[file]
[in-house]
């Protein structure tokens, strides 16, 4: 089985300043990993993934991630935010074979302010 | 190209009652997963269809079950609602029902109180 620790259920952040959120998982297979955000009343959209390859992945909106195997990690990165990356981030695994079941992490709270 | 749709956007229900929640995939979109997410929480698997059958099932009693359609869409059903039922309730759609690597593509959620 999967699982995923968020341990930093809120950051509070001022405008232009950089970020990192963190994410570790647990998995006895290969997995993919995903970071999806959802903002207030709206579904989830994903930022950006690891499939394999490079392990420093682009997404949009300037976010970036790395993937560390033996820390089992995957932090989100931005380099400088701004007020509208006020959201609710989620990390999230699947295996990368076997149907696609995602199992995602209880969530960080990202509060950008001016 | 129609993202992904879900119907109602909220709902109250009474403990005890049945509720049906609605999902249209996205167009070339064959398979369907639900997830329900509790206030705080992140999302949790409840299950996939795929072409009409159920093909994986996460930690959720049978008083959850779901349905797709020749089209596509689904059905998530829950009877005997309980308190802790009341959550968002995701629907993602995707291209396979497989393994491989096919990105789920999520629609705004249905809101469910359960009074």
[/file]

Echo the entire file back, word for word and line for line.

[in-house]
């Protein structure tokens, strides 16, 4: 089985300043990993993934991630935010074979302010 | 190209009652997963269809079950609602029902109180 620790259920952040959120998982297979955000009343959209390859992945909106195997990690990165990356981030695994079941992490709270 | 749709956007229900929640995939979109997410929480698997059958099932009693359609869409059903039922309730759609690597593509959620 999967699982995923968020341990930093809120950051509070001022405008232009950089970020990192963190994410570790647990998995006895290969997995993919995903970071999806959802903002207030709206579904989830994903930022950006690891499939394999490079392990420093682009997404949009300037976010970036790395993937560390033996820390089992995957932090989100931005380099400088701004007020509208006020959201609710989620990390999230699947295996990368076997149907696609995602199992995602209880969530960080990202509060950008001016 | 129609993202992904879900119907109602909220709902109250009474403990005890049945509720049906609605999902249209996205167009070339064959398979369907639900997830329900509790206030705080992140999302949790409840299950996939795929072409009409159920093909994986996460930690959720049978008083959850779901349905797709020749089209596509689904059905998530829950009877005997309980308190802790009341959550968002995701629907993602995707291209396979497989393994491989096919990105789920999520629609705004249905809101469910359960009074």